As previously indicated an important feature of the present invention resides in the maintaining of the MONa solution under substantially super-atmospheric pressure while it is being treated with CO but it will be pointed out that the expression maintained at substantially super-atmospheric pressure as employed herein is not to be construed as necessarily meaning that the pressure must be maintained at some definite amount as, for example, 100 "pounds throughout the entire time reaction is taking place, but it is to be broadly construed as covering a situation wherein the pressure may vary somewhat during the reaction but one in which the ressure is maintained at all times substantlally super-atmospheric.
quired to accomplish said reaction is often as long as 24: hours or even longer.
According to my process the MOH acids can be recovered or reclaimedseparate d from the rest of the ingredients of a tar.
fraction or tar fractions as the case may be in much less time than by any process heretofore known or employed.
The improvements herein set forth are not limited to the mode of operation, or to the process, construction and arrangement shown and described for they may be employed in various ways, forms and modifications without departing from the spirit and scope of the .invention.
IVhat I claim is:
1. The obtaining of a tar acid from its salt by the method which consists in intimately bringing into contact with each other carbon dioxide and said salt while in the presence of water and under a sub stantially super-atmospheric pressure approximating 100 pounds per square inch, which super-atmospheric pressure is maintained until there results free tar acid, and
subsequently separating said free tar acid from the rest of the solution.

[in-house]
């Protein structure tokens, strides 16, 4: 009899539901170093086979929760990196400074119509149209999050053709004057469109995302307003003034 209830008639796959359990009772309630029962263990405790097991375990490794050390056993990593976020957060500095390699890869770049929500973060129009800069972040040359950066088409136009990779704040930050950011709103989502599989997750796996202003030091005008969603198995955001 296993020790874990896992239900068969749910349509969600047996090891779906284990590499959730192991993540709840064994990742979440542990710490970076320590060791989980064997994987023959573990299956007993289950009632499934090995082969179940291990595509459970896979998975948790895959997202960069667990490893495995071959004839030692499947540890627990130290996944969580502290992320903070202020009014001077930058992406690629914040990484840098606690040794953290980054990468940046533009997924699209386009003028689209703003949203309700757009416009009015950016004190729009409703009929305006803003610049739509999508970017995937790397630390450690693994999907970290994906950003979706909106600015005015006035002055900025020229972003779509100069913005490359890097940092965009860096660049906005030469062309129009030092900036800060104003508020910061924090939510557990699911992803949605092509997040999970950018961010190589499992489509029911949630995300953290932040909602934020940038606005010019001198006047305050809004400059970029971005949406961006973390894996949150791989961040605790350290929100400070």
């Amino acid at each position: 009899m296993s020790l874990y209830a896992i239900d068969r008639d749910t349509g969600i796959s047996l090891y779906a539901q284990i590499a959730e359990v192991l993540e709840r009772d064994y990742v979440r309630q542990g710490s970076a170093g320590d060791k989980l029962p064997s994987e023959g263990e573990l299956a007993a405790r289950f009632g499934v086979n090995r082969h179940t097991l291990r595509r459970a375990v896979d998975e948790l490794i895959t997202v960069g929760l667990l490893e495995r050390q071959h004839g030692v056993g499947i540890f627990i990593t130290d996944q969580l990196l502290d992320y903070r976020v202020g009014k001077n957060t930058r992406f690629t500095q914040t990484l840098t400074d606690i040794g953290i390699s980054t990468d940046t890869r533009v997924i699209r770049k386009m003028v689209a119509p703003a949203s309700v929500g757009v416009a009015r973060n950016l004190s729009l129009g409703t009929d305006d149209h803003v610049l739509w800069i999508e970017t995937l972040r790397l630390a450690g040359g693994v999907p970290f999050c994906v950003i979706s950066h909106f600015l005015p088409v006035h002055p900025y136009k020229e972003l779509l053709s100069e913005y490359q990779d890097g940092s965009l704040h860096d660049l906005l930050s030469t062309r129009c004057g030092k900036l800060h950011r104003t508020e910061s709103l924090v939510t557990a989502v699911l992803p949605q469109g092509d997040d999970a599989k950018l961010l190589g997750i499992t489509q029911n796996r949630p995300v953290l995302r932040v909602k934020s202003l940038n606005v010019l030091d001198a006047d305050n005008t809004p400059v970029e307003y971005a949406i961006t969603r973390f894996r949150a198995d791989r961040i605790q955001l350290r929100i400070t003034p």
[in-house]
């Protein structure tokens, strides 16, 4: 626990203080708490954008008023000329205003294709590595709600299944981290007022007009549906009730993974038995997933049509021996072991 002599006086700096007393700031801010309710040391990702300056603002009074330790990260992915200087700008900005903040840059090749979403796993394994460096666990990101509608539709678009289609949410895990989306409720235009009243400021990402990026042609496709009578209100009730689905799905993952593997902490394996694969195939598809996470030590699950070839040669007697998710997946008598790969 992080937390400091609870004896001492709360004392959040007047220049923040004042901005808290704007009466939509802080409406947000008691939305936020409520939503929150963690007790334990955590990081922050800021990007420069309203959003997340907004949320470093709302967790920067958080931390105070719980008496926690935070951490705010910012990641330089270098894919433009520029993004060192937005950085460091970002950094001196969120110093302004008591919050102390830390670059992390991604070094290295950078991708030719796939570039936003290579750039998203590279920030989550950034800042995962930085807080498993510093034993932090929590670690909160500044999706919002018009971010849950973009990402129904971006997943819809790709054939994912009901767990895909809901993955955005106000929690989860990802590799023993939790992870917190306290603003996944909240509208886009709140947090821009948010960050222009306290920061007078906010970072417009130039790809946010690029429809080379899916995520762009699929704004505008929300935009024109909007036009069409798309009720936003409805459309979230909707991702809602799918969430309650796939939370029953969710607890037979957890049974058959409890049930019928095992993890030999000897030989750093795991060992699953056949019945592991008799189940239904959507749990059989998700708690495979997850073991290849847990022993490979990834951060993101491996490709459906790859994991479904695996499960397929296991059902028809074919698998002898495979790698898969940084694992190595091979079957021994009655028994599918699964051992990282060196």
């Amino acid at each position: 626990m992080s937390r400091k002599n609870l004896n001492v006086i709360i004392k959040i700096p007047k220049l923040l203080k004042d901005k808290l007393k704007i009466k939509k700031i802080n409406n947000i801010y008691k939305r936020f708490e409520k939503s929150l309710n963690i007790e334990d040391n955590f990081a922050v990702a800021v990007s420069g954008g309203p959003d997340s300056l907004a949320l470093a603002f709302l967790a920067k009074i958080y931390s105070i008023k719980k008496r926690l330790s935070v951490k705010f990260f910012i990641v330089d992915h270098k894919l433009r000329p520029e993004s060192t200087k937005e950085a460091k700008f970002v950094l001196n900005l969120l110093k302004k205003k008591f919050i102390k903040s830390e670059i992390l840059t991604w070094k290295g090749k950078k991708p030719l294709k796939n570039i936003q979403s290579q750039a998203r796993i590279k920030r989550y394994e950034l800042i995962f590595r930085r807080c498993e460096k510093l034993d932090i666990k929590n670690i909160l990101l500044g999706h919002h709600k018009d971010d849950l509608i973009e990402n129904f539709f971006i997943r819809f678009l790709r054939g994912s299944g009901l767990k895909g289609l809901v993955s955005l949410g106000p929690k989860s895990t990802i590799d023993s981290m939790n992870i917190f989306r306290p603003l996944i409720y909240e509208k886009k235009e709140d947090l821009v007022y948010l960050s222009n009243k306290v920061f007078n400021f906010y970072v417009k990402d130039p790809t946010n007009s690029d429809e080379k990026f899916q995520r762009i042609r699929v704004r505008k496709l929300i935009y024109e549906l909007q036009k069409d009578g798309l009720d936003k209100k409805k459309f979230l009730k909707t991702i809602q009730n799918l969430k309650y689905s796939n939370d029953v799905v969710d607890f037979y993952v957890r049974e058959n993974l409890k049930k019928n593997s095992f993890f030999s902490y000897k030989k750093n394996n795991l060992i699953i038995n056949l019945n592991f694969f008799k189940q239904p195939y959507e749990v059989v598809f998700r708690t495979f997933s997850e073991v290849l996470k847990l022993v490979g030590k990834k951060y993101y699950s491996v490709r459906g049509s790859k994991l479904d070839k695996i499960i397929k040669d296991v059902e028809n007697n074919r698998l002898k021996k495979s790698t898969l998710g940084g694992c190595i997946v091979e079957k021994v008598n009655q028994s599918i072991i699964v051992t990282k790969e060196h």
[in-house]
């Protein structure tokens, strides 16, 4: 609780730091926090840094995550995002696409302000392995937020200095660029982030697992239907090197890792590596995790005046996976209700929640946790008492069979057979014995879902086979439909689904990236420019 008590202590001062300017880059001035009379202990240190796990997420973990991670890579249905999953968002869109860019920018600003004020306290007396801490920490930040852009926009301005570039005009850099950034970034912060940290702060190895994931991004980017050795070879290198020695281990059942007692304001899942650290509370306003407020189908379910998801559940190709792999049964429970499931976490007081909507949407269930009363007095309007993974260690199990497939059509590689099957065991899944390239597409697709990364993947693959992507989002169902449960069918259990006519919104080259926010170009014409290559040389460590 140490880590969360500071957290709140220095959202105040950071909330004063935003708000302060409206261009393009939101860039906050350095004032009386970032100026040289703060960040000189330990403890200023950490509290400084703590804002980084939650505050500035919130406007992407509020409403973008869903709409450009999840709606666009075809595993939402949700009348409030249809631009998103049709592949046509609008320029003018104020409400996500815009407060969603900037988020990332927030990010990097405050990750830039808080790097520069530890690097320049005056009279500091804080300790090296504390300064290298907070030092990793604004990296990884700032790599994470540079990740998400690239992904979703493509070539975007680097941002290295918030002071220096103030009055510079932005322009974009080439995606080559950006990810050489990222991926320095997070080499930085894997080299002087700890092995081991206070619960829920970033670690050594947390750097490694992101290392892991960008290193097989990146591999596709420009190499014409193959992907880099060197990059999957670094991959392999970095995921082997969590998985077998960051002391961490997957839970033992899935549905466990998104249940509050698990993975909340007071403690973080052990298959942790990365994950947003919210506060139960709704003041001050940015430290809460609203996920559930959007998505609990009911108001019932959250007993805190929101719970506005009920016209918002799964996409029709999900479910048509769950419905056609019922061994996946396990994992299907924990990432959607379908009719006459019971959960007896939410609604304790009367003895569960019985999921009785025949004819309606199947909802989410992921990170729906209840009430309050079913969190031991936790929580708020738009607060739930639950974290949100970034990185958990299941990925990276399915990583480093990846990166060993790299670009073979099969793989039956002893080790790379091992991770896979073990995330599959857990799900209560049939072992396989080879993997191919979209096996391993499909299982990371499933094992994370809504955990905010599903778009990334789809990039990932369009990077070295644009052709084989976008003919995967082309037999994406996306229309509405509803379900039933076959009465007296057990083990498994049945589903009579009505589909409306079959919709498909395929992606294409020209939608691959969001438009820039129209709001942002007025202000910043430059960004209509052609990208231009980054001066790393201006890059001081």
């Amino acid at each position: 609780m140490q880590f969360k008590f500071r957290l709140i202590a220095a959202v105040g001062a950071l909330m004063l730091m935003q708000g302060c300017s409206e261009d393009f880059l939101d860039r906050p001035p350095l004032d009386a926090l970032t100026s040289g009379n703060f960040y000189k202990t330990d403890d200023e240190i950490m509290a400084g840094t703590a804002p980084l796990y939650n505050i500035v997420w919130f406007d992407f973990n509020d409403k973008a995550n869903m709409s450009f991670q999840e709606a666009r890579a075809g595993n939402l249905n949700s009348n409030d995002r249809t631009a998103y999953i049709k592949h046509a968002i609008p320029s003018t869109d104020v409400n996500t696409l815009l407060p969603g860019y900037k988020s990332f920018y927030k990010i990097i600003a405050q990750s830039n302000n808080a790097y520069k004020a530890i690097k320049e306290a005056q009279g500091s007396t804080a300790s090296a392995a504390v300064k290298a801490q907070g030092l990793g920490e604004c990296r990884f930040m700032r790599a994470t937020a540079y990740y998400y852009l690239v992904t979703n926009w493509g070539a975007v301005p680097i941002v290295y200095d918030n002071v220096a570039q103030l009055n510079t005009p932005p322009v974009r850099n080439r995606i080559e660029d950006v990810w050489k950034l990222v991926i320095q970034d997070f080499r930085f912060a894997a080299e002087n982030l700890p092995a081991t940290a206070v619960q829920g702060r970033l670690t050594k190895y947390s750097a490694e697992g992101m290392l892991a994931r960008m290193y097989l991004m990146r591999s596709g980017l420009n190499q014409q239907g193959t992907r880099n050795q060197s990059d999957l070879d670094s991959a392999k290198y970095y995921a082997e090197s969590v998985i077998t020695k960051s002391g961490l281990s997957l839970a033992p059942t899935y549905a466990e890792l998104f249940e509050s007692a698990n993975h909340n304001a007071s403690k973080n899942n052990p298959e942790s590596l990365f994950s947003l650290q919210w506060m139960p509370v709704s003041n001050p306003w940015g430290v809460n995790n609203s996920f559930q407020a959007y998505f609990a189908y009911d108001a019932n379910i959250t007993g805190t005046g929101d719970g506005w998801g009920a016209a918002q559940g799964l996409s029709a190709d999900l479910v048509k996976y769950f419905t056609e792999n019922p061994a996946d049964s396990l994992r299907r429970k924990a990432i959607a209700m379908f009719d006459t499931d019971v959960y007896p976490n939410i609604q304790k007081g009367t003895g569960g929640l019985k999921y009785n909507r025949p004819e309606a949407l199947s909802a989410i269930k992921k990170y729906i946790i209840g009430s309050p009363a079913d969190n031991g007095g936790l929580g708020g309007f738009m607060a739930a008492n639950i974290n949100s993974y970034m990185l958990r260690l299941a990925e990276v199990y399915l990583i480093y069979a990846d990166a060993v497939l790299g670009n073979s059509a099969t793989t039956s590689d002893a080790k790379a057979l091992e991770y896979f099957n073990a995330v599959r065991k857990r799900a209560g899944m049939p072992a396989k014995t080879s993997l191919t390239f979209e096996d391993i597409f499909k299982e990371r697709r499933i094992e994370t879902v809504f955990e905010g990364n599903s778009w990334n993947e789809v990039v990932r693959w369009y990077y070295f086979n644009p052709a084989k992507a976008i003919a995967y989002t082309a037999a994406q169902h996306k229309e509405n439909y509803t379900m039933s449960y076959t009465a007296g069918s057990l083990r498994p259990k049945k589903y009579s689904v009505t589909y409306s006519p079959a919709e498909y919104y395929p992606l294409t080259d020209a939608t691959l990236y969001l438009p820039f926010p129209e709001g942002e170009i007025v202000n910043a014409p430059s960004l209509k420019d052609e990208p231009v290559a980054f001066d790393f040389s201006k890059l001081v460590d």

2. The obtaining of tar acids from their salt by the method which consists in intimately bring into contact with each other flue gas and said salt while in the presence of water and under a maintained pressure approaching 100 pounds per square inch until the tar acids .are liberated, and subsequently separating said tar acids from the rest of the solution.
3. In the obtaining of tar acids the method which consists in subjecting an aqueous solution of sodium salt of tar acids, when under approximately 100 pounds pressure per square inch in a closed receptacle, to the hubbling action of CO until tar acids are freed, and subsequently separating said tar acids from the rest of the solution.
4;. In the obtaining of tar acids the method which consists in subjecting an aqueous solution of sodium salt of tar acids, when under a maintained pressure in a closed receptacle and which pressure approximates 100 pounds per square inch, to the bubbling action of flue gas until there result tar acids in free form, and subsequently separating tar acids when in said free form from the rest of the solution, the inert gases which collect at the top of thereceptacle being withdrawn therefrom as desired.
This specification signed and witnessed this 7th day of February, A. D. 1918.
WALTER RUNGE. Signed in the resence of:
EDWIN A. ACKARD, G. MCGRANN.